The Berlin Conference 1884-85 - “Under the Radar”
Africa, with its wide-open spaces and unique natural beauty, had long appeared attractive to white Europe. By the early 1880's, England, Belgium, Portugal, France, and other countries were planning to or had already implemented colonial systems throughout Africa. Many were unfathomably brutal and exploitative regimes, such as that of Leopold and Belgian Congo, I’m sure a lot of us have heard of this regime before. Which brings me onto the mighty correlation between Belgian Leopold II and Nazi Germany; the Berlin Conference. Where in history, Germany’s stake pretty much seeps under the radar.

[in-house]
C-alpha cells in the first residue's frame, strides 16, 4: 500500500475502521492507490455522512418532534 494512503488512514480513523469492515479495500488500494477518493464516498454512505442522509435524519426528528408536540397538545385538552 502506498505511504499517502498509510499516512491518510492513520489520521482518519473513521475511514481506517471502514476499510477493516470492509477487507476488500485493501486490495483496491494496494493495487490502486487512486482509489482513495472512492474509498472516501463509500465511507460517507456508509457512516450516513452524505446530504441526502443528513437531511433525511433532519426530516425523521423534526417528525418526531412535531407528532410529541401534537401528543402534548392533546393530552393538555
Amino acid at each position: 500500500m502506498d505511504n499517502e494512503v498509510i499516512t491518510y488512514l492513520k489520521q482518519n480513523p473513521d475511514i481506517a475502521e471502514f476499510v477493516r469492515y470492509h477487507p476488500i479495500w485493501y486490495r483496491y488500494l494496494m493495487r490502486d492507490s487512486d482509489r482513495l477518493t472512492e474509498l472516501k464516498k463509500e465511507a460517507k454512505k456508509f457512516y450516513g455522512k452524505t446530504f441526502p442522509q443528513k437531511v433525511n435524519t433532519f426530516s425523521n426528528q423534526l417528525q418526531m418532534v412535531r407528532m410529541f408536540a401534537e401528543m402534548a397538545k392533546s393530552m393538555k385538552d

Kaiser Wilhelm, the German emperor and king of Prussia from 1888 to 1918, feared that Germany may be missing out on Africa and all of its natural resources,for example, cotton, gold, ivory, cobalt, oil, just to name a few. So the 2nd Reich eagerly joined what is known as the “Scramble for Africa.” It started in November 1884, Germany hosted the Berlin Conference of leading European powers to cooperatively divide the African continent between themselves.
*Lets slightly go away from the topic and just note how much Europeans actually owe African countries in reparations. Their actions of claiming a land belonging to another people, with no rights at all except the fact that what... they were white? Let's deep that.*